It was a dramatic scene at a traditional marriage ceremony in Gbako Local Government Area of Niger State when the family of a bride-to-be promptly rejected the old N1,000 and N500 notes presented as the bride price by her suitor’s family.
The bride’s family took a serious stance that they were not ready to buy some of the things required for the ceremony and did not have a bank account to deposit the money and demanded for new naira notes because of the January 31 deadline issued by the Central Bank of Nigeria, CBN, as
A family member of the suitor said: “We took money to the family of the girl we want to marry. They called me on Sunday to come and take the old currency notes back, pending when we have the new naira notes.
“They said they don’t have anywhere to change the old notes. So, I want to take it to the bank, pending when we get the new notes.”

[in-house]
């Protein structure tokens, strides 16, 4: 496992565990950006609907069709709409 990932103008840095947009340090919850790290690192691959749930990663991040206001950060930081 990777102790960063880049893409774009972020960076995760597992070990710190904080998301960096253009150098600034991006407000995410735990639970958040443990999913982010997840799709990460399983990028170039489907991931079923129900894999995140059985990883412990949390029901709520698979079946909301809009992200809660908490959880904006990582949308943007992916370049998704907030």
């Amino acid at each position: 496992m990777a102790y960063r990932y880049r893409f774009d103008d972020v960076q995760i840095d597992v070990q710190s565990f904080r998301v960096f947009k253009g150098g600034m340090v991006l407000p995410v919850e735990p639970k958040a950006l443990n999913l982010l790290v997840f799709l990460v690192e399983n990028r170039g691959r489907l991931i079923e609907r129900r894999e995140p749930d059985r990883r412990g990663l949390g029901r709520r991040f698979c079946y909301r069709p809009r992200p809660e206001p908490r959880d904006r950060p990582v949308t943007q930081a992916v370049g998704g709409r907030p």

Recall that many business operators in Sokoto State and other parts of the country had refused to collect old naira notes from customers.
According to vanguard, motorcycle operators, also known as ‘okada’, rejected the old notes from their customers.
A resident of the state, Atiku Abdulrafiu, who spoke to our correspondent, said: “I was in the bank today (yesterday) to withdraw, we withdrew N580,000 and do you know what? All the money given to us were old notes.
“We requested new notes but to our surprise, they said no new note is available. Now, how can you imagine that the same money is being rejected by traders and business people in the same state.”
He explained that as of today, most banks in the state still paid customers with the same old naira notes.
Abdulrafiu, therefore, called on the CBN as well as the Federal Government to find a way to extend the deadline for the old naira notes in circulation.
It was gathered yesterday that banks now refuse to load their automated teller machines, ATMs, with money, saying they had no new notes to load in the machines.
Recall that the CBN had warned banks nationwide last week to stop loading their ATMs with old naira notes.
Six years after their introduction by the Central Bank of Nigeria (CBN), the public has almost lost interest in monetary transactions involving the exchange of N5, N10, N20, and N50 polymer naira notes.